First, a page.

Hobbs: Emmert's words come back to haunt him

By By Scooter Hobbs / American Press

Gee, and it sounded pretty good at the time.

But now, a dozen and a half years

later, the words are coming back to haunt the man seemingly intent on

assigning football

its proper place in the collegiate food chain, i.e., no more

important in the overall campus scheme than English lit or computer

science or even an anthropology or modern art class.

As you may have heard, NCAA President Mark Emmert struck a blow for reform this week when he nuked Penn State, basically giving

everyone a gory example of what can happen when a football program gets too big for its britches.

I thought he went too far, but his actions have been widely heralded as an act of sanity to thwart the epidemic of football

tails wagging the university dogs.

So it was interesting Tuesday night when Emmert appeared on a segment of ESPN’s “Outside the Lines.”

Host Bob Ley dug up a 1999 clip from Emmert’s previous life as chancellor at LSU.

In it, Emmert, who had just announced that LSU coach Gerry DiNardo had been fired and that no stone would be left unturned

to find a suitable replacement, had this to say:

“Simply put, success in LSU football is essential for the success of Louisiana State University.”

When confronted by Ley as to how that

quote squares with his born-again devotion to putting and keeping

football in its proper

place, Emmert replied, “It depends on how you define success. When

Nick Saban came in (to replace DiNardo) we had the lowest

graduation rate in the SEC. By the time he left it was one of the

highest graduation rates in the SEC.”

Well, whatever.

The quote caused a bit of a stir, even back then — not because it was any sort of new revelation but because somebody at the

top of academia had actually admitted it.

I took it to mean: If the Tigers don’t start winning some dadgum football games, this being Louisiana, they might as well shut down the whole

place, flagship and all.

But let me see if I’ve got this straight. DiNardo was fired because he didn’t graduate enough players? And Saban was hired

because of his academic skills?

I remember that late-November news conference well. And I took a nostalgic trip back through the dusty archives to re-read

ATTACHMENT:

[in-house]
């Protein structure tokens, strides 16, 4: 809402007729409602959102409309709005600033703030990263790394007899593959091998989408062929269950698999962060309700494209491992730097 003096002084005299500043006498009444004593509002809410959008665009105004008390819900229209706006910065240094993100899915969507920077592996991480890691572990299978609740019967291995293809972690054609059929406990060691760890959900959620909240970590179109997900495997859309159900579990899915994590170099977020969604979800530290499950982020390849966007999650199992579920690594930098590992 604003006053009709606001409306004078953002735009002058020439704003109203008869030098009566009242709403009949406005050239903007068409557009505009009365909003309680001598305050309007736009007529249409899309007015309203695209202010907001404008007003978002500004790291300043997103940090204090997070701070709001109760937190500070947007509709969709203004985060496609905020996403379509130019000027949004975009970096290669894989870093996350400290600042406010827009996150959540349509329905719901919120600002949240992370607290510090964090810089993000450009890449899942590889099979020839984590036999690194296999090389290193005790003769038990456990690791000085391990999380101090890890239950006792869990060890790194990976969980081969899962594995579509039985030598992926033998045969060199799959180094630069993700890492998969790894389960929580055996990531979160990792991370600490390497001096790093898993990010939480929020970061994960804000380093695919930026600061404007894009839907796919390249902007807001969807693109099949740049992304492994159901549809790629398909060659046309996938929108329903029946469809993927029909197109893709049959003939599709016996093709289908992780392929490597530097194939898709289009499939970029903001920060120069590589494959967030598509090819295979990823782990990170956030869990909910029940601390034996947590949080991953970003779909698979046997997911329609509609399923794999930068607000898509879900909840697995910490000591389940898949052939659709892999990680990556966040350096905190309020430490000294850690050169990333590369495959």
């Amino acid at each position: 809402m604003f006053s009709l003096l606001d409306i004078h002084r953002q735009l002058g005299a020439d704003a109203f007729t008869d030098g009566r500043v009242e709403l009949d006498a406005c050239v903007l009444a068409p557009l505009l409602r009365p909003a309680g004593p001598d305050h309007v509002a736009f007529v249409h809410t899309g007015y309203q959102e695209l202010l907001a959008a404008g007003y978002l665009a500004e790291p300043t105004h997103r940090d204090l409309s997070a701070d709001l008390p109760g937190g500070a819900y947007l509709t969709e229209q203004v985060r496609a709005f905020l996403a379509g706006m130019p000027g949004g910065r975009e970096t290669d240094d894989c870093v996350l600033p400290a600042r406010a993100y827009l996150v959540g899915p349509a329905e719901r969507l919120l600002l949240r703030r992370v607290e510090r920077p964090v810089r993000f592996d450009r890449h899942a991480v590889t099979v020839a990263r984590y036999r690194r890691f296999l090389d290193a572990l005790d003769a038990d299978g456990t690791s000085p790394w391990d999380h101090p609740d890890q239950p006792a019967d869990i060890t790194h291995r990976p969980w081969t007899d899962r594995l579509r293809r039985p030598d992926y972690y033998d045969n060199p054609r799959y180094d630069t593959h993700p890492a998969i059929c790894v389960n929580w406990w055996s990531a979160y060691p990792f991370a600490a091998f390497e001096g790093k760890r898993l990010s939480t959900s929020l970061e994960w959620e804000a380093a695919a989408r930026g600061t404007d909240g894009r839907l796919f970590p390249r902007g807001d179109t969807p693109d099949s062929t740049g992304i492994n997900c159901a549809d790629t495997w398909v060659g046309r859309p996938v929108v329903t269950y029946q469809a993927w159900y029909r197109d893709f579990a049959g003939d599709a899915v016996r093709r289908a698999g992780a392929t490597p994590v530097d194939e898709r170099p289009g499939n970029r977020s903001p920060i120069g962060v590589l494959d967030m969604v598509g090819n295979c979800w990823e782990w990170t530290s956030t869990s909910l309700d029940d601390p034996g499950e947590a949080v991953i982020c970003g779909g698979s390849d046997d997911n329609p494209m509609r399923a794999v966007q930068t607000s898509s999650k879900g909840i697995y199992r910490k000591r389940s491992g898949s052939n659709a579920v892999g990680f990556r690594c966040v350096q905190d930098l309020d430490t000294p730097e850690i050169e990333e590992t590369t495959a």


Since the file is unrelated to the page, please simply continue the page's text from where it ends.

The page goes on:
what I wrote at the time.

Football graduation rates were never mentioned, I don’t believe, although two consecutive losing football seasons came up

often.

Emmert had only been at LSU since the previous spring and was still fairly anonymous on campus.

That day, however, made him a star that has never stopped rising en route to his current post as czar of college sports.

After the formality of dispatching DiNardo, the overwhelming memory of that day was how Emmert took charge. In the past, LSU

chancellors at these affairs had stood mostly in the background, there to lend support but appearing to not really want to

get their hands dirty with such a ruffian matter.

Emmert? He subtly brushed aside then-Athletic Director Joe Dean, acknowledged how important football was to the campus and

then made it clear that he, Emmert, would be in charge of finding some coach worthy of turning it around.

And, to give him credit, he made good on it.

Finding and hiring Saban was a slam dunk. It began the golden age of LSU football that continues to this day under Les Miles.

There are those who will tell you it was the best hire in the history of the school.

But it was all about graduation rates?

That surely must have been important because Emmert wasn’t bashful in landing his man.

Saban was well respected in football circles even then, but he wasn’t yet a coaching rock star after four fairly successful

seasons at Michigan State.

It doesn’t sound like that much these days, but in 1999 when Emmert made Saban the six-million-dollar man — five years at

$1.25 million per — it sent out groundbreaking shock waves.

Never mind that it turned out to be a bargain for LSU.

At the time only Steve Spurrier at Florida and Florida State’s Bobby Bowden could command that kind of cash, but LSU’s hire

jump-started the coaching ATM.

Saban was a success however you want to define it.

But, according to DiNardo, Emmert’s definition doesn’t square with history.

DiNardo took to social media Tuesday after the ESPN broadcast to defend his academic record at LSU.

“What he said about academics was flat out inaccurate,” DiNardo tweeted.

In later dispatches DiNardo said that

in 2001, when his first recruiting class came to bloom, LSU got a

College Football Association

award for its 70 percent graduation rate, which he said was the

highest in program history.

“What I’m saying is that I raised the football graduation at LSU to the highest in their history at that point,” DiNardo wrote.

“I’m proud of it.”

LSU didn’t get the graduation award again, DiNardo said, until 2010.

Of course, the on-field winning percentage pretty much went through the roof.

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Scooter Hobbs covers LSU athletics. Email him at shobbs@americanpress.com